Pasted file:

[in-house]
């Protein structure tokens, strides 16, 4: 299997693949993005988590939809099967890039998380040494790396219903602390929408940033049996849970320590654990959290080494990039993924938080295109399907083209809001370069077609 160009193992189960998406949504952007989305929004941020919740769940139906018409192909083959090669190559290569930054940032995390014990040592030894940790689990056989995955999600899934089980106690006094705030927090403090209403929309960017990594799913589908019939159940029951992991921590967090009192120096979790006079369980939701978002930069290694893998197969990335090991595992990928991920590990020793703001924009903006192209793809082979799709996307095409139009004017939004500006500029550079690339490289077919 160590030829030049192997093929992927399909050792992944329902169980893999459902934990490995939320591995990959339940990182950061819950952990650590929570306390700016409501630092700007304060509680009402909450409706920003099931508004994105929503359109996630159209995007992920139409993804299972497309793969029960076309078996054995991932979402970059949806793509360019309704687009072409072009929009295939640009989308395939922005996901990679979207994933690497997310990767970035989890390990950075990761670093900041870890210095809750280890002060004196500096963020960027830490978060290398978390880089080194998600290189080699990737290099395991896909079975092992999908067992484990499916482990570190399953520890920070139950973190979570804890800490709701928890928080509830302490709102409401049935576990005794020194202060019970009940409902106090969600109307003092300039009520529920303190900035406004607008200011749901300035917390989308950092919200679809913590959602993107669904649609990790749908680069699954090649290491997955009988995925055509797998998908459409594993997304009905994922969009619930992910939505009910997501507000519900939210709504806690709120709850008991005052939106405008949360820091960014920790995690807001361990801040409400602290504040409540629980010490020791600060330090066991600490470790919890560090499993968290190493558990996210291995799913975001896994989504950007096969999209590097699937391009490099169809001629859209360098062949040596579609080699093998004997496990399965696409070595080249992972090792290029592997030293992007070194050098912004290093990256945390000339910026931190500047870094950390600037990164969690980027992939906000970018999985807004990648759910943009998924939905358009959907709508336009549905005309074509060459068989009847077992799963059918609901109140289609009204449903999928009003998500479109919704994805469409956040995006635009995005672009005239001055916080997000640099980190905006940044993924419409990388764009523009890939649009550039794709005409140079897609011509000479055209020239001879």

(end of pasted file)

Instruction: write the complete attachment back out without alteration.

[in-house]
């Protein structure tokens, strides 16, 4: 299997693949993005988590939809099967890039998380040494790396219903602390929408940033049996849970320590654990959290080494990039993924938080295109399907083209809001370069077609 160009193992189960998406949504952007989305929004941020919740769940139906018409192909083959090669190559290569930054940032995390014990040592030894940790689990056989995955999600899934089980106690006094705030927090403090209403929309960017990594799913589908019939159940029951992991921590967090009192120096979790006079369980939701978002930069290694893998197969990335090991595992990928991920590990020793703001924009903006192209793809082979799709996307095409139009004017939004500006500029550079690339490289077919 160590030829030049192997093929992927399909050792992944329902169980893999459902934990490995939320591995990959339940990182950061819950952990650590929570306390700016409501630092700007304060509680009402909450409706920003099931508004994105929503359109996630159209995007992920139409993804299972497309793969029960076309078996054995991932979402970059949806793509360019309704687009072409072009929009295939640009989308395939922005996901990679979207994933690497997310990767970035989890390990950075990761670093900041870890210095809750280890002060004196500096963020960027830490978060290398978390880089080194998600290189080699990737290099395991896909079975092992999908067992484990499916482990570190399953520890920070139950973190979570804890800490709701928890928080509830302490709102409401049935576990005794020194202060019970009940409902106090969600109307003092300039009520529920303190900035406004607008200011749901300035917390989308950092919200679809913590959602993107669904649609990790749908680069699954090649290491997955009988995925055509797998998908459409594993997304009905994922969009619930992910939505009910997501507000519900939210709504806690709120709850008991005052939106405008949360820091960014920790995690807001361990801040409400602290504040409540629980010490020791600060330090066991600490470790919890560090499993968290190493558990996210291995799913975001896994989504950007096969999209590097699937391009490099169809001629859209360098062949040596579609080699093998004997496990399965696409070595080249992972090792290029592997030293992007070194050098912004290093990256945390000339910026931190500047870094950390600037990164969690980027992939906000970018999985807004990648759910943009998924939905358009959907709508336009549905005309074509060459068989009847077992799963059918609901109140289609009204449903999928009003998500479109919704994805469409956040995006635009995005672009005239001055916080997000640099980190905006940044993924419409990388764009523009890939649009550039794709005409140079897609011509000479055209020239001879």